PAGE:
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$18.3 Million for Woodland Hills Project : Sylmar Firm Has Freeway Low Bid

December 18, 1987|JAMES QUINN | Times Staff Writer

A Sylmar contractor was low bidder Thursday on the first of the Ventura Freeway widening projects--elimination of the so-called "Woodland Hills bottleneck"--the state Department of Transportation announced.

The $18.3-million bid by Tutor-Saliba Corp. was 18% above Caltrans' estimate for expanding and resurfacing the Ventura Freeway in Woodland Hills, but "still seems to be within the acceptable range," said Jack Hallin, Caltrans project development chief for Southern California.

If Tutor-Saliba's bid is accepted and a contract is signed, work could begin early in January, he said.

Other bids were $18.4 million by Kasler Corp. and $18.8 million by Steve P. Rados.

Adding a Fourth Lane

The bulk of the 17-month project will be adding a fourth lane in each direction between Topanga Canyon and Valley Circle boulevards. At both ends of the two-mile-long bottleneck between the two boulevards, the freeway already is four lanes each way.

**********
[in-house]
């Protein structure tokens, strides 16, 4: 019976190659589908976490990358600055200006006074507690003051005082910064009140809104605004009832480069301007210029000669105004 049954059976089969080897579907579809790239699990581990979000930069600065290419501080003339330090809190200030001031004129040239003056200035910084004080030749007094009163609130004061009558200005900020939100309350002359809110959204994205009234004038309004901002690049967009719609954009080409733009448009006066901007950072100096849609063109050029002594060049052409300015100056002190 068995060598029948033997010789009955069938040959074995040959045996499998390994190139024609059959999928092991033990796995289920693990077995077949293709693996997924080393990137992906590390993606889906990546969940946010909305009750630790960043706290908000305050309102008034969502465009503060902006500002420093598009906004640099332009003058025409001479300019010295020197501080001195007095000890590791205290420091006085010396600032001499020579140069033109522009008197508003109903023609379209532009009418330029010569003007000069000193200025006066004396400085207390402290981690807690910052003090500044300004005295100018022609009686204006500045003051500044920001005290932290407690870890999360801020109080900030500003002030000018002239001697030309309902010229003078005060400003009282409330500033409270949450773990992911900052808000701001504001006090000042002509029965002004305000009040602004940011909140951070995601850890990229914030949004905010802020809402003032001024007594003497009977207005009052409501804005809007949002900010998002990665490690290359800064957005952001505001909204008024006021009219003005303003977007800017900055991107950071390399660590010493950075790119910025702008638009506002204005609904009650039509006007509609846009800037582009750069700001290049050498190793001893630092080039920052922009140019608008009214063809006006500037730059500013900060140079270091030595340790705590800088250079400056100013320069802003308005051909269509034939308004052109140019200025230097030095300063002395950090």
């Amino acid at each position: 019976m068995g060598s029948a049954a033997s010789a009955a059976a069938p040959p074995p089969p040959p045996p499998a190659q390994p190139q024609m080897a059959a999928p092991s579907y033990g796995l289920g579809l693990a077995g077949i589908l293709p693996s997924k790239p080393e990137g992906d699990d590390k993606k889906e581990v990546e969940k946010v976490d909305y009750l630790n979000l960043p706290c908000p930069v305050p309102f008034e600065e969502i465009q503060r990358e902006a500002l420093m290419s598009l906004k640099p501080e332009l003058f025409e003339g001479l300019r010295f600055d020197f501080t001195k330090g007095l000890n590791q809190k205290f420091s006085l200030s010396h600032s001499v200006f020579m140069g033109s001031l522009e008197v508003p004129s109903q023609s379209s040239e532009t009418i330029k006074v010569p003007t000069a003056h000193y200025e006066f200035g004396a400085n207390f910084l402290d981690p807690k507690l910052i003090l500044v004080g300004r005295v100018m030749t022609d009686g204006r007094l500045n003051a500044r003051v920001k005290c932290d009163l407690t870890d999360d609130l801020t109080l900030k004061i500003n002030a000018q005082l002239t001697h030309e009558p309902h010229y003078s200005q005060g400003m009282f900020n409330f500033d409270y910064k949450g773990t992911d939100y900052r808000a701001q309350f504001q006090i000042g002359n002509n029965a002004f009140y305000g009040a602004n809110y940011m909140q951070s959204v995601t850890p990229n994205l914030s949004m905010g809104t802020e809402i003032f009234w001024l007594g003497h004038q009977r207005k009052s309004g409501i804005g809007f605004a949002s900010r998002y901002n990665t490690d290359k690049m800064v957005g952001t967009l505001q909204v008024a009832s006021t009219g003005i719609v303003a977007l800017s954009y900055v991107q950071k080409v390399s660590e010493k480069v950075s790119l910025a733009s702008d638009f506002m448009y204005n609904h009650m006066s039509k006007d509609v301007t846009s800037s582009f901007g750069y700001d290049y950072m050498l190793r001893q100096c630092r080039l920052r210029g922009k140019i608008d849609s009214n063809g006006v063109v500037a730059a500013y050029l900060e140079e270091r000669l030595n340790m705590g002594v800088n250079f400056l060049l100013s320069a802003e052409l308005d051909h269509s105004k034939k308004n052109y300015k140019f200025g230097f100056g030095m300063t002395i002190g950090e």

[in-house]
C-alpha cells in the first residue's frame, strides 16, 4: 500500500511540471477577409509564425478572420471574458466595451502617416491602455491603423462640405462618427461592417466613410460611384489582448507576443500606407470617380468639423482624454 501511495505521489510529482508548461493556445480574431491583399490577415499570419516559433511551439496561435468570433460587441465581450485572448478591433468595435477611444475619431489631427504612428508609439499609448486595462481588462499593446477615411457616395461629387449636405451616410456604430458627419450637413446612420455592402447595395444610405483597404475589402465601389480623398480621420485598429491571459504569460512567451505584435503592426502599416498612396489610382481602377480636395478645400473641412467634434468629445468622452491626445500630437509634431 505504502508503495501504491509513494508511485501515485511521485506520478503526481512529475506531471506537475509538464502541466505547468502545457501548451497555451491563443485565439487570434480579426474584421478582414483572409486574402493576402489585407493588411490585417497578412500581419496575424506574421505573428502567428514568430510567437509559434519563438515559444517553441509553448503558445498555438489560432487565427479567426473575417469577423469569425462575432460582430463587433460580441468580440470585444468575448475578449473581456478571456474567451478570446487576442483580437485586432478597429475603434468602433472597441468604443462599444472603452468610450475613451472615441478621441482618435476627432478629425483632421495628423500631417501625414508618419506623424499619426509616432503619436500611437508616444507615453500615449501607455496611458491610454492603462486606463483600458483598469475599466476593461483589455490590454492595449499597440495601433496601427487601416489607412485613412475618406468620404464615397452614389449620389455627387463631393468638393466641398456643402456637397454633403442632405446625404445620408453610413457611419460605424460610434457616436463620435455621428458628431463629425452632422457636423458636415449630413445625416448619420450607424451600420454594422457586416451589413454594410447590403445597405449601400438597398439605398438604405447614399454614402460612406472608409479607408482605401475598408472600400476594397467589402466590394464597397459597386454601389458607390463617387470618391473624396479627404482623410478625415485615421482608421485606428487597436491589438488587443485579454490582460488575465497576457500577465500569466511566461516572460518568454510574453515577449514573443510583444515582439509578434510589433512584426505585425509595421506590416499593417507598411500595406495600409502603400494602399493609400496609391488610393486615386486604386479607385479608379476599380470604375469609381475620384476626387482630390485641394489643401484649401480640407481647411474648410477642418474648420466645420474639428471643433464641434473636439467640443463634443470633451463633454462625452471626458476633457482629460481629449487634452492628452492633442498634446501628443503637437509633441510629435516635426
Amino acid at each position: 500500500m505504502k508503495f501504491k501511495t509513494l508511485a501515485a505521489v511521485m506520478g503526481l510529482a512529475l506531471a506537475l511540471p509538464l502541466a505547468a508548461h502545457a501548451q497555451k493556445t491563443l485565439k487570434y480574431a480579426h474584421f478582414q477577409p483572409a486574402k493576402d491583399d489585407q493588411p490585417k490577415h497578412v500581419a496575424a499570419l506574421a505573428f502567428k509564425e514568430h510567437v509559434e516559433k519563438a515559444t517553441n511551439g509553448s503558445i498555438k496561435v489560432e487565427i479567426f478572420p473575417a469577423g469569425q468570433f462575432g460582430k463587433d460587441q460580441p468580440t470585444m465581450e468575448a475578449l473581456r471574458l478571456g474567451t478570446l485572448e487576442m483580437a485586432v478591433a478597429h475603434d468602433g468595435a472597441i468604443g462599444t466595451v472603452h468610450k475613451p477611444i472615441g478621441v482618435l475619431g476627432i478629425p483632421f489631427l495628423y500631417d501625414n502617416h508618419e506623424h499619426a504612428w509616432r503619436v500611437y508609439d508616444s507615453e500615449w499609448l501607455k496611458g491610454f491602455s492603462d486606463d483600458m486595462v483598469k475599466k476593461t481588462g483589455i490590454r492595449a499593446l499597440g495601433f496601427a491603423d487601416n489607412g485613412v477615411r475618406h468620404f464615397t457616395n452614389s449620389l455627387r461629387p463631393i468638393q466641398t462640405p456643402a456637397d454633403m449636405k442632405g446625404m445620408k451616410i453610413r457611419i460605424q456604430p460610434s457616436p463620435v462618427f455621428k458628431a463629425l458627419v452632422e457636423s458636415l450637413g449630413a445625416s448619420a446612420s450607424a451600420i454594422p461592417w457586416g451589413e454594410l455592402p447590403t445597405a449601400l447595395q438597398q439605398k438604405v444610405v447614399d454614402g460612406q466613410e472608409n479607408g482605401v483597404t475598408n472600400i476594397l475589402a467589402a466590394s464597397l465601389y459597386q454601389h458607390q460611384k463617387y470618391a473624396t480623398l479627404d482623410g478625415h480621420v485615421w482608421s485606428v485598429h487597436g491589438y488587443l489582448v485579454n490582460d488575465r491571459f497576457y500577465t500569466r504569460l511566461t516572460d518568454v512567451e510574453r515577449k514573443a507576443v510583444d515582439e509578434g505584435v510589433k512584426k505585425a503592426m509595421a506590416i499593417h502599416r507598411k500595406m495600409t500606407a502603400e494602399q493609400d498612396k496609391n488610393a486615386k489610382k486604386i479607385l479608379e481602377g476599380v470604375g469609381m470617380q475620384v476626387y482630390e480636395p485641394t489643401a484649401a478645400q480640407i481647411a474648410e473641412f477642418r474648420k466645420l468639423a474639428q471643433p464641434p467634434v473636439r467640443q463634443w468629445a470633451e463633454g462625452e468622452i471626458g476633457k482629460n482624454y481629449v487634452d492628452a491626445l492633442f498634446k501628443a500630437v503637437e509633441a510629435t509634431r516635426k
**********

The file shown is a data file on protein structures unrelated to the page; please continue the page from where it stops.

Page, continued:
Also included in the project is addition of a fifth lane westbound between White Oak Avenue and Topanga, and replacement of scattered segments of broken pavement, most notably on bumpy Chalk Hill, immediately east of Winnetka Avenue.

The contractor will also replace 3,200 feet of pavement at the Valley Circle interchange.

All work on the pavement will be done in the evening or at night, Caltrans officials say, and day projects--such as retaining walls and sound walls--will be screened from motorists.

Within the bottleneck, three lanes in each direction will be open at all times. However, all six lanes will be on the same side of the median for about four months, Caltrans officials say, almost certainly causing some slowing of traffic.

Several ramps will also be closed for up to eight months at a time, they say.

To ease congestion, the contractor will be required to pave a temporary frontage road on the north side of the freeway west of Valley Circle.

The frontage road will be part of an elaborate set of suggested bypass routes aimed at persuading all motorists who are not passing through the area to stay off the freeway within the bottleneck.

To further ease congestion, Caltrans plans to erect changeable message signs, build park-and-ride lots west of the construction and subsidize van pools and express bus service.

In about a year, Caltrans is scheduled to sign a contract for widening the remainder of the freeway to five lanes each way between Topanga and the Hollywood Freeway near Universal City.

That job, expected to cost $22 million, is expected to be completed in March, 1990.

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